Electron Beams

Authored by: David Thwaites , Alan McKenzie

Handbook of Radiotherapy Physics

Print publication date:  June  2007
Online publication date:  June  2007

Print ISBN: 9780750308601
eBook ISBN: 9781420012026
Adobe ISBN:

10.1201/9781420012026.ch24

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Abstract

The electron beams most commonly available in radiotherapy departments have energies of between 4 MeV and 25 MeV as produced by standard clinical linear accelerators, although some microtrons provide higher energies. Electron beams have advantages for a variety of clinical situations due to the characteristics of their depth-dose curves (Figure 24.1). They deliver acceptably uniform doses to a relatively well-defined region extending from the surface to the therapeutic range (taken as the distal 85% or 90%), which can be altered to fit the clinical situation by varying the beam energy, followed by a steep fall in relative dose that spares underlying structures. The general approach to electron-beam measurement and dosimetry is similar to that for megavoltage x-ray beams. However, there are a number of significant differences:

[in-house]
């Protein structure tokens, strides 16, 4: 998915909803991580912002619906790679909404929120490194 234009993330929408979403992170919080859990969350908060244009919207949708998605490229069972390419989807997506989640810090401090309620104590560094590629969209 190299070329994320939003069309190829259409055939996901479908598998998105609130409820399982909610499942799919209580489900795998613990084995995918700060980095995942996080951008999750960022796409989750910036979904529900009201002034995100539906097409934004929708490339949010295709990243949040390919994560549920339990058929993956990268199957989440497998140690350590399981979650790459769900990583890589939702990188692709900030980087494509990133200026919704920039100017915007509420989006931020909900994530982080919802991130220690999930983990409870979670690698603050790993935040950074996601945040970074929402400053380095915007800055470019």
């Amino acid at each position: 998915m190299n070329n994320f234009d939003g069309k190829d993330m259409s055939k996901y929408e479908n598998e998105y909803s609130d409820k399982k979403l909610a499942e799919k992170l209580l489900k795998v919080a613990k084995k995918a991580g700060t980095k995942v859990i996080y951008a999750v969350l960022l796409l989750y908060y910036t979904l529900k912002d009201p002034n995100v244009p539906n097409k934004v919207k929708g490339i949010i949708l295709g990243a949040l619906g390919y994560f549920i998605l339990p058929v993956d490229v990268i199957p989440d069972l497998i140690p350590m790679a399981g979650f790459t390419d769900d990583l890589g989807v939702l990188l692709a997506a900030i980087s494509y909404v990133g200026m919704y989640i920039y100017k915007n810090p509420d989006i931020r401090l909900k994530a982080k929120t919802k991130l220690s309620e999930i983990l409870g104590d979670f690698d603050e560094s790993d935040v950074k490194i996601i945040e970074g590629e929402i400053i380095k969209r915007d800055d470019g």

Electrons, being charged particles, lose energy continuously as they pass through matter. Therefore, the mean energy decreases continuously with depth in the phantom.

Electrons are light particles and undergo significant scatter. Therefore, the angular distribution of an electron beam also changes with its passage through matter. Scatter effects cause large perturbations around patient surface irregularities and inhomogeneities. Beam characteristics change when scatter equilibrium is lost. Scatter from collimators and other structures in the accelerator head has a marked effect on the detail of the dose distribution in the region around the surface and extending at least to d max and also on the link between dose and monitor units(MU). As a consequence, some of the detail of beam properties can depend much more strongly on the design of the machine head than is the case for megavoltage x-ray beams.

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